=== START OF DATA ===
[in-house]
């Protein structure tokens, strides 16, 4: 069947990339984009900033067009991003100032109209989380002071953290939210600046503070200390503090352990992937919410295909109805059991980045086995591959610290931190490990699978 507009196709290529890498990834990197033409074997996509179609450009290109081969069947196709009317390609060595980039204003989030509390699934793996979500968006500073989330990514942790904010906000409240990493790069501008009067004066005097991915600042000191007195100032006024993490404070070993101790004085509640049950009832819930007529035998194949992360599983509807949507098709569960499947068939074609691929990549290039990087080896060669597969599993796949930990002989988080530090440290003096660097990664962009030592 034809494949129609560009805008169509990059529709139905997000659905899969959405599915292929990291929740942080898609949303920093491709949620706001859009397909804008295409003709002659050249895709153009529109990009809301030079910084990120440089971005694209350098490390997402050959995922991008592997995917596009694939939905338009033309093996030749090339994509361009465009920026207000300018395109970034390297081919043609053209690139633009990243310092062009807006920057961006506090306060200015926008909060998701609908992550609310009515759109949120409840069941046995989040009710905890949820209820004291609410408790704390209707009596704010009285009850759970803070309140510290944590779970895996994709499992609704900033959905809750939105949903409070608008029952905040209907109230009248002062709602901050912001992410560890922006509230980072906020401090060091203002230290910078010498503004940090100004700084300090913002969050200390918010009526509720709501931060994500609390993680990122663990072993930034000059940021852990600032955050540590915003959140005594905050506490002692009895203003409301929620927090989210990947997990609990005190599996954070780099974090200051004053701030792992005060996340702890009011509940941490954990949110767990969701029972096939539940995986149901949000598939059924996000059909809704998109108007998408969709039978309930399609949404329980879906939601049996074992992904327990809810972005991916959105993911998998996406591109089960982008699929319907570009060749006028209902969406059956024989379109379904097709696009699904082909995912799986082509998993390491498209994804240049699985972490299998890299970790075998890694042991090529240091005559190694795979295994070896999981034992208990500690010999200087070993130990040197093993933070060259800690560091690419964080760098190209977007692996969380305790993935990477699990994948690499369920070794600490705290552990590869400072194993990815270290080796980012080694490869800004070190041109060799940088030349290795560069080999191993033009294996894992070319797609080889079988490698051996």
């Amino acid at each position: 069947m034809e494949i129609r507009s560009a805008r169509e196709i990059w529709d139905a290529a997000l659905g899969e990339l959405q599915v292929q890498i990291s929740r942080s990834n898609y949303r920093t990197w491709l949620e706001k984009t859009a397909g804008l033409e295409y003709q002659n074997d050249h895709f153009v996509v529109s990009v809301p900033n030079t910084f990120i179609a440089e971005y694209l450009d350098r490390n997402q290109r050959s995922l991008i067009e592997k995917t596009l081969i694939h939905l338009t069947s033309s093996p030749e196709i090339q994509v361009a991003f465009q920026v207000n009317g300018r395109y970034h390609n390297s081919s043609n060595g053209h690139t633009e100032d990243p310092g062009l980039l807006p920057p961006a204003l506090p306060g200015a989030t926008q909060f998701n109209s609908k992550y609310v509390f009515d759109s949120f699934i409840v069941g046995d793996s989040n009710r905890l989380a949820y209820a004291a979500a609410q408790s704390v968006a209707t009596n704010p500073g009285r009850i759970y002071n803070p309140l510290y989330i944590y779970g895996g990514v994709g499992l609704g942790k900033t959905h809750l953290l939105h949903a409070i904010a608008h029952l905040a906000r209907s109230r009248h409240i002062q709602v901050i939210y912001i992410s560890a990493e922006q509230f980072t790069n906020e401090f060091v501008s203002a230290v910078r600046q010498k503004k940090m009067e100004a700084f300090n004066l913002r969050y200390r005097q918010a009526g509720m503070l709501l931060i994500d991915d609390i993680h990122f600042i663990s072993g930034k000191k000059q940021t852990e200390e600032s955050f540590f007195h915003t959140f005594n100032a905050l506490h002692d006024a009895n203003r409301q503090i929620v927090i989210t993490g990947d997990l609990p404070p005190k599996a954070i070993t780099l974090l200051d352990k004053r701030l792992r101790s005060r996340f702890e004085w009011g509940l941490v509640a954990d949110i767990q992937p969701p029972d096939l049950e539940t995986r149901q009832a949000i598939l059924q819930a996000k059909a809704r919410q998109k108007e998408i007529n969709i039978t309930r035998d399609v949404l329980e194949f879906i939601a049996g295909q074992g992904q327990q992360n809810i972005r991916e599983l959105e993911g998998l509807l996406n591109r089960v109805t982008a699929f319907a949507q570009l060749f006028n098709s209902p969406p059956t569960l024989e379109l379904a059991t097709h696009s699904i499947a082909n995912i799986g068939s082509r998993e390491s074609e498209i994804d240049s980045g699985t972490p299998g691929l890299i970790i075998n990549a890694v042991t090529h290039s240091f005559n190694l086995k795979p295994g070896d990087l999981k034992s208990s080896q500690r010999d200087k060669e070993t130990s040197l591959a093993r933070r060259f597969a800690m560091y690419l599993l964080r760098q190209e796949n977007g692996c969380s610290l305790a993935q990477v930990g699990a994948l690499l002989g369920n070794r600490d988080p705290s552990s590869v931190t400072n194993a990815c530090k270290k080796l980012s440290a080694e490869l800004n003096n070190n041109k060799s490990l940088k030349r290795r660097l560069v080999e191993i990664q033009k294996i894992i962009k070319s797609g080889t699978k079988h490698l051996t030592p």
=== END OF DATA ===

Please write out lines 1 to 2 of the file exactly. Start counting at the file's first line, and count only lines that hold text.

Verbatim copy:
[in-house]
């Protein structure tokens, strides 16, 4: 069947990339984009900033067009991003100032109209989380002071953290939210600046503070200390503090352990992937919410295909109805059991980045086995591959610290931190490990699978 507009196709290529890498990834990197033409074997996509179609450009290109081969069947196709009317390609060595980039204003989030509390699934793996979500968006500073989330990514942790904010906000409240990493790069501008009067004066005097991915600042000191007195100032006024993490404070070993101790004085509640049950009832819930007529035998194949992360599983509807949507098709569960499947068939074609691929990549290039990087080896060669597969599993796949930990002989988080530090440290003096660097990664962009030592 034809494949129609560009805008169509990059529709139905997000659905899969959405599915292929990291929740942080898609949303920093491709949620706001859009397909804008295409003709002659050249895709153009529109990009809301030079910084990120440089971005694209350098490390997402050959995922991008592997995917596009694939939905338009033309093996030749090339994509361009465009920026207000300018395109970034390297081919043609053209690139633009990243310092062009807006920057961006506090306060200015926008909060998701609908992550609310009515759109949120409840069941046995989040009710905890949820209820004291609410408790704390209707009596704010009285009850759970803070309140510290944590779970895996994709499992609704900033959905809750939105949903409070608008029952905040209907109230009248002062709602901050912001992410560890922006509230980072906020401090060091203002230290910078010498503004940090100004700084300090913002969050200390918010009526509720709501931060994500609390993680990122663990072993930034000059940021852990600032955050540590915003959140005594905050506490002692009895203003409301929620927090989210990947997990609990005190599996954070780099974090200051004053701030792992005060996340702890009011509940941490954990949110767990969701029972096939539940995986149901949000598939059924996000059909809704998109108007998408969709039978309930399609949404329980879906939601049996074992992904327990809810972005991916959105993911998998996406591109089960982008699929319907570009060749006028209902969406059956024989379109379904097709696009699904082909995912799986082509998993390491498209994804240049699985972490299998890299970790075998890694042991090529240091005559190694795979295994070896999981034992208990500690010999200087070993130990040197093993933070060259800690560091690419964080760098190209977007692996969380305790993935990477699990994948690499369920070794600490705290552990590869400072194993990815270290080796980012080694490869800004070190041109060799940088030349290795560069080999191993033009294996894992070319797609080889079988490698051996």